13. A screed hardware apparatus, comprising:
a post having a distal end and a base end, the distal end of the post having a threaded surface;
a base shaped such that a width of the base is greater than a height of the base, the base having a first side with a post holder to which the base end of the post is removably mountable via a frictional interference fit, where a width dimension of the post is greater than a correspondingly shaped width dimension of the post holder with which the post engages such that an outer surface of the post encounters frictional force upon insertion, the base including an adhesive on a second side thereof; and
a grade marker cap removably connectable to the threaded surface of the distal end of the post, the cap having an upper surface that is planar across substantially an entirety thereof,
wherein the cap engages directly with the post, and a position of the cap is adjustable via engagement between the threaded surface of the post and the cap to multiple vertical height positions on the post,
wherein the post is detachable from the base after fastening the base to a surface for use,
wherein the upper surface of the cap is a horizontally-oriented surface opposite a side of the cap on which the post is attachable to the cap, and the upper surface extends radially outward from a central axis of the cap, and
wherein the central axis of the cap is collinear with an axis of the post when the cap is attached to the post.
14. The apparatus according to claim 13, wherein the base further includes a gusset that extends vertically between a surface of the base adjacent the post holder and an external surface of the post holder.
15. The apparatus according to claim 13, wherein the base is substantially disc-shaped.
16. A kit for hardware used in screeding, comprising:
a post;
a mounting base having a post mount to receive the post via a frictional interference fit, where a width dimension of the post is greater than a correspondingly shaped width dimension of the post mount such that an outer surface of the post encounters frictional force upon insertion into the base, the post being detachable from the base after fastening the base to a surface for use;
an adhesive having a peelable sheet covering the adhesive, the adhesive being attachable to the mounting base; and
a grade marker cap having a substantially planar top surface, the cap being configured to removably attach directly to the post via a threaded surface of the distal end of the post, and a position of the cap with respect to the post being adjustable via rotation of the cap when engaged with the threaded surface of the post,
wherein the top surface of the cap is a horizontally-oriented surface opposite a side of the cap on which the post is attachable to the cap, and the upper surface extends radially outward from a central axis of the cap, and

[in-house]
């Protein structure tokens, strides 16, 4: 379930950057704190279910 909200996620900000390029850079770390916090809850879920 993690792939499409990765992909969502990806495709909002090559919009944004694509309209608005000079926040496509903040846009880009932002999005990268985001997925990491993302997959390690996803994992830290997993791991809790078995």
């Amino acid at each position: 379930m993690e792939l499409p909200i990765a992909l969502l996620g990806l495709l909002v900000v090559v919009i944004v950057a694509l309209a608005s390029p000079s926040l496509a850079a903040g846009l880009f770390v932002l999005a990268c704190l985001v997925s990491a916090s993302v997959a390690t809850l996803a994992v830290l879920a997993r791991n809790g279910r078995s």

wherein the central axis of the cap is collinear with an axis of the post when the cap is attached to the post.
17. The kit according to claim 16, further comprising a clamping bracket including
a quick release clamp sized to fit around the post; and
a brace connected to the clamp, the brace being sized to accommodate a beam or rail therein.
18. The kit according to claim 16, wherein a length of the post is adjustable.
19. An apparatus, comprising:
a base including
a post mount portion, and
a fastener portion for securing the apparatus to a surface;
a post having a distal end and a base end, the base end of the post having a smooth continuous surface and being attachable to and detachable from the post mount portion via a frictional interference fit, where a width dimension of the post is greater than a correspondingly shaped width dimension of the post mount portion with which the post engages such that an outer surface of the post encounters frictional force upon insertion into the base, and the post being detachable from the base after fastening the base to a surface for use; and
a cap configured to removably attach directly to a threaded surface on the distal end of the post, the cap being a grade marker cap having an upper surface that is planar across substantially an entirety thereof,
wherein the upper surface of the cap is a horizontally-oriented surface opposite a side of the cap on which the post is attachable to the cap, and the upper surface extends radially outward from a central axis of the cap,
wherein the central axis of the cap is collinear with an axis of the post when the cap is attached to the post, and
wherein a position of the cap with respect to the post is adjustable via rotation of the cap on the threaded surface of the distal end of the post.
20. The apparatus according to claim 19, wherein the fastener portion is located adjacent the post mount portion, the fastener portion including a material receptive to at least one of a variety of fasteners including screws, nails, and staples.
21. The apparatus according to claim 19, wherein the fastener portion includes at least one fastener indicator located on a surface of the base, the at least one fastener indicator being one of a divot, a through hole, a printed mark, or a raised surface.
22. The apparatus according to claim 19, wherein the fastener portion includes an adhesive layer.
23. The apparatus according to claim 22, wherein the adhesive layer of the fastener portion is removable from the base.